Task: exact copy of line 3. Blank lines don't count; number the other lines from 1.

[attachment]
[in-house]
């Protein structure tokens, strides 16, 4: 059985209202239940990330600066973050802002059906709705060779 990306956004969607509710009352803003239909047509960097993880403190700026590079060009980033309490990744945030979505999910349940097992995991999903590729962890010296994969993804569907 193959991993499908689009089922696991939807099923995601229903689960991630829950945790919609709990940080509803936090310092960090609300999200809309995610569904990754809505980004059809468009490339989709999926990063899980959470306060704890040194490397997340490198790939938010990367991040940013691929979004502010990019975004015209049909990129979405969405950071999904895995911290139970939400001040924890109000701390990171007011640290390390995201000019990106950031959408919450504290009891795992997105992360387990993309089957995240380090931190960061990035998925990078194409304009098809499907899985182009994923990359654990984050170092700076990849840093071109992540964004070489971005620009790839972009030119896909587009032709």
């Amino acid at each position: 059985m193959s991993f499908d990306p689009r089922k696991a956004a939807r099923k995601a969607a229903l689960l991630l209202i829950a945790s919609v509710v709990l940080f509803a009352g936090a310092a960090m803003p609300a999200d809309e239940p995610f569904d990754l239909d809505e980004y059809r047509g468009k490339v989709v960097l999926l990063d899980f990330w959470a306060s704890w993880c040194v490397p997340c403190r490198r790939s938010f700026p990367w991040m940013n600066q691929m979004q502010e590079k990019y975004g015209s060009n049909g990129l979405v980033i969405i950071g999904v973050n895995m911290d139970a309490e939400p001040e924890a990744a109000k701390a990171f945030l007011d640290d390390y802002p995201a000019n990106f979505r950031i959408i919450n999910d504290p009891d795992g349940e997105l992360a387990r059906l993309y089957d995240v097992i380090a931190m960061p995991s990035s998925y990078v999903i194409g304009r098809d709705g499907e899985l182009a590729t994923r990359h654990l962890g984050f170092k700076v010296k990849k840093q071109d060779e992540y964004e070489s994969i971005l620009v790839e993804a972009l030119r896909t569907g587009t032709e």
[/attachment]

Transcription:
């Amino acid at each position: 059985m193959s991993f499908d990306p689009r089922k696991a956004a939807r099923k995601a969607a229903l689960l991630l209202i829950a945790s919609v509710v709990l940080f509803a009352g936090a310092a960090m803003p609300a999200d809309e239940p995610f569904d990754l239909d809505e980004y059809r047509g468009k490339v989709v960097l999926l990063d899980f990330w959470a306060s704890w993880c040194v490397p997340c403190r490198r790939s938010f700026p990367w991040m940013n600066q691929m979004q502010e590079k990019y975004g015209s060009n049909g990129l979405v980033i969405i950071g999904v973050n895995m911290d139970a309490e939400p001040e924890a990744a109000k701390a990171f945030l007011d640290d390390y802002p995201a000019n990106f979505r950031i959408i919450n999910d504290p009891d795992g349940e997105l992360a387990r059906l993309y089957d995240v097992i380090a931190m960061p995991s990035s998925y990078v999903i194409g304009r098809d709705g499907e899985l182009a590729t994923r990359h654990l962890g984050f170092k700076v010296k990849k840093q071109d060779e992540y964004e070489s994969i971005l620009v790839e993804a972009l030119r896909t569907g587009t032709e």